(InStyle.com) -- From the humanitarian crisis in Darfur to art therapy and literacy programs, find out about the favorite charitable organizations and causes of some of Hollywood's biggest names.
"There is more hope and love on the cancer floor of the hospital than anywhere else in life," says Eva Longoria.
When Eva Longoria visited Annie Martinez, their to-do list was simple: playing, reading books and talking.
"I told her to come live with me," says Annie, 6, who spent last year at Children's Hospital Los Angeles undergoing leukemia treatments that made her lose weight and her curls.
Annie now returns monthly for "pokies" -- 6-year-old-speak for chemotherapy -- but she is considered lucky. She survived.
"There are reasons our children are dying at a faster rate," says Longoria, 32, who notes that Latino children have a significantly higher cancer-mortality rate owing to factors like delayed diagnosis and the language barrier.
To combat those odds, the Desperate Housewives actress teamed up with Padres Contra El Cáncer (Parents Against Cancer), an L.A.-based organization that works with area hospitals to provide counseling, support and information for children with cancer. It assists about 750 families each year.
Since stepping up as national spokeswoman in 2005, Longoria has helped raise funds for children like Annie and their loved ones. "It is too difficult," admits Annie's mother, Elizabeth, who turned to Padres for assistance.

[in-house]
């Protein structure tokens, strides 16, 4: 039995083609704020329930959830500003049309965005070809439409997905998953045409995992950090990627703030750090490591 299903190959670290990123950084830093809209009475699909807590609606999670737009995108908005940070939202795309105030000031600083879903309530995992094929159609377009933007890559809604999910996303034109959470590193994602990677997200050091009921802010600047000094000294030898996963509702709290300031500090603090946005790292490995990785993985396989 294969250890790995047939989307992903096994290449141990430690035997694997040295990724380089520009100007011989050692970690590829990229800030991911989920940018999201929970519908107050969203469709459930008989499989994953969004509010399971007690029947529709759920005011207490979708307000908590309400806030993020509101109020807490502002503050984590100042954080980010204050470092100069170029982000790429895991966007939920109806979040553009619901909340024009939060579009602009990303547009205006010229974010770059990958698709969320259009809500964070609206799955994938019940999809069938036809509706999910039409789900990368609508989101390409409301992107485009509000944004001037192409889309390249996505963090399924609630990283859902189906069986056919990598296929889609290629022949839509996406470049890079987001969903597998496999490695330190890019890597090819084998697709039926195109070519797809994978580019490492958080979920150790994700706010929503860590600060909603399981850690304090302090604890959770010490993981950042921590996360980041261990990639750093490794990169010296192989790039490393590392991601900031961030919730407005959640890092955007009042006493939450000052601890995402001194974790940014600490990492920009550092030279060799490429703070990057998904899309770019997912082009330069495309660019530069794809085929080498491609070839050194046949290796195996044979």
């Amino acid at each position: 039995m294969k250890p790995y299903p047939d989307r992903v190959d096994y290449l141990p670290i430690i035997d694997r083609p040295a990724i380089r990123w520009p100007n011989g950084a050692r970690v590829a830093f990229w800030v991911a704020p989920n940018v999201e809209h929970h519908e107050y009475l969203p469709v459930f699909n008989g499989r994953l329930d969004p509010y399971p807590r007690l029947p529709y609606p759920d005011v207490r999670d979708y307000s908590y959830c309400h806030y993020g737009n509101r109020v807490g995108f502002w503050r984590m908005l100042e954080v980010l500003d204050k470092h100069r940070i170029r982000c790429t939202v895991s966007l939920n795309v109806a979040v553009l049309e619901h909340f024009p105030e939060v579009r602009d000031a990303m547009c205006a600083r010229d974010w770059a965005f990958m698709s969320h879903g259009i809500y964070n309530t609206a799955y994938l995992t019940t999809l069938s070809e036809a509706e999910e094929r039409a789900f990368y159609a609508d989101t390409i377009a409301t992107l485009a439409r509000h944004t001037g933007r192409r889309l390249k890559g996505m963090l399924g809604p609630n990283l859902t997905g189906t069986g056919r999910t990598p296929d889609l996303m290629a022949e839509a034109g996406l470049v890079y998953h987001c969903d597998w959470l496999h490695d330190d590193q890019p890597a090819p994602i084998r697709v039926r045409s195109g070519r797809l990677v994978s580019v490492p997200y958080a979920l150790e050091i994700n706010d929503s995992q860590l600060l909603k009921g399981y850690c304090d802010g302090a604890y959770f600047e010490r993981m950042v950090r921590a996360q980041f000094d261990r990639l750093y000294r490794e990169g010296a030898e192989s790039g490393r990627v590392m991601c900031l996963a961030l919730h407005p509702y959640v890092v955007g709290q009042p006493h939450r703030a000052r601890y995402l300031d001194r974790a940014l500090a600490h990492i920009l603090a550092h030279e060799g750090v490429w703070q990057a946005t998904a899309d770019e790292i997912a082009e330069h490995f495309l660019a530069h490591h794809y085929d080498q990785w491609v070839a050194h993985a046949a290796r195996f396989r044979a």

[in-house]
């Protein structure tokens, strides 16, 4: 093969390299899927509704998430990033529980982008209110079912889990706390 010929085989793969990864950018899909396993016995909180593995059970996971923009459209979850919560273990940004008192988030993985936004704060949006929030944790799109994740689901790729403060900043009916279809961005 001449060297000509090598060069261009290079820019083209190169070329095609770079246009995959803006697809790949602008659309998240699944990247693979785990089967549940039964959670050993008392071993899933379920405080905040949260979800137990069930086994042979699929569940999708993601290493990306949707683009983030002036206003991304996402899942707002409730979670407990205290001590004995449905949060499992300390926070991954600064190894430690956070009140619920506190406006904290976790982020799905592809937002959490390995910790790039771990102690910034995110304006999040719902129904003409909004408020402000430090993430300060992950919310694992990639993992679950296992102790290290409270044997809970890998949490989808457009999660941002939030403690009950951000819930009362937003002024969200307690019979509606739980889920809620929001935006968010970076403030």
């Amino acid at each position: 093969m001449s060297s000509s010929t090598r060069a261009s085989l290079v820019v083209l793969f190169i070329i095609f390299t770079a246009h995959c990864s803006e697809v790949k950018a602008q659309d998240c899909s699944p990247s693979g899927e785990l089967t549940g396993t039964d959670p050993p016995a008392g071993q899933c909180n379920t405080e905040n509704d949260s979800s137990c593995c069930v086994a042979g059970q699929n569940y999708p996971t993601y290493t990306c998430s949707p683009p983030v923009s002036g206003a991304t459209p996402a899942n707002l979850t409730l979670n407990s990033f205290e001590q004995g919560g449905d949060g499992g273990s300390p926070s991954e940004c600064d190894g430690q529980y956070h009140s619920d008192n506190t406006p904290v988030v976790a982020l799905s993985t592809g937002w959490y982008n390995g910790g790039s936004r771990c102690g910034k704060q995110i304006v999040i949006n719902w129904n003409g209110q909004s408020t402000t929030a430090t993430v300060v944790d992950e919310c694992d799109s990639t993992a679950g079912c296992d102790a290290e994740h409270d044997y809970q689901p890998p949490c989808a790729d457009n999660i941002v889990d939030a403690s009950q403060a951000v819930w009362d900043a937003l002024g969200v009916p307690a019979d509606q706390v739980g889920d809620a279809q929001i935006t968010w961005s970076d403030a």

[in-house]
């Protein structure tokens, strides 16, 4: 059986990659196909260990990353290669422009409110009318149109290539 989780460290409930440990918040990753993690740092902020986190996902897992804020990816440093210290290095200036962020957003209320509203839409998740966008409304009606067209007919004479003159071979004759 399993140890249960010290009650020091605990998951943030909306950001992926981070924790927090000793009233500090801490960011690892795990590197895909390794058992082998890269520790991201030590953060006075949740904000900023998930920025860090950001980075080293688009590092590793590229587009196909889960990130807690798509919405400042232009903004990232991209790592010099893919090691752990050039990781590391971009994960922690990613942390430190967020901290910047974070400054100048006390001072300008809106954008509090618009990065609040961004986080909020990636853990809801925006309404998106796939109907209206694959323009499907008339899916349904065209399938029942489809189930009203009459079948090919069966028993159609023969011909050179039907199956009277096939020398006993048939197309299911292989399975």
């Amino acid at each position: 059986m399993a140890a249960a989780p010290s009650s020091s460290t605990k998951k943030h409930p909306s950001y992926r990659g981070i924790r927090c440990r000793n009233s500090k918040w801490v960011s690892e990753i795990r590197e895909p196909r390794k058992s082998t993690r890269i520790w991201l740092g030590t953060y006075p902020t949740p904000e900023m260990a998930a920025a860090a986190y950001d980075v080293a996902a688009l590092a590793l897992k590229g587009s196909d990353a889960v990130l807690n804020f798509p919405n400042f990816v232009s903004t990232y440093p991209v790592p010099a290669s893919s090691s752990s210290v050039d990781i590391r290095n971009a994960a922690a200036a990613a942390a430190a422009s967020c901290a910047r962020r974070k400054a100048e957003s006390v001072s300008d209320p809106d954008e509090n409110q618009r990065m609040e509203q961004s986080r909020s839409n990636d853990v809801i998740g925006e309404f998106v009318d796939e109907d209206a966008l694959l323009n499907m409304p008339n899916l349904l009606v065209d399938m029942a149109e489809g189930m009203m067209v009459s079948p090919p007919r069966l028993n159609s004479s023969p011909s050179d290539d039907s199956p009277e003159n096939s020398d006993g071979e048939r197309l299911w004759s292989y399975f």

Longoria has already recruited celebrity friends, including Mario Lopez, Wilmer Valderrama and her husband, Tony Parker, to bolster her efforts. Her next goal is to help the organization go national and hire hospital interpreters.
Until then, she'll continue her visits, bringing along toys, chocolates and the message that there is someone to listen -- in English or in Spanish. "I am there to hear their story, to comfort them," says Longoria, "to let them know that they are remembered and important."
Hearts and crafts
A worn homemade Playbill hangs on the wall of the All Saints Health Care hospital room that David Anguiano, 17, shares with his pet turtle and another patient. On the announcement Anguiano's name is more prominent than that of his famous collaborator, Kirsten Dunst, and a fan letter from the actress hangs nearby. "My dear David," it reads, "I will always love you. Marry me, please (or at least consider it!). All my love. Your girl, Kirsten XOXO."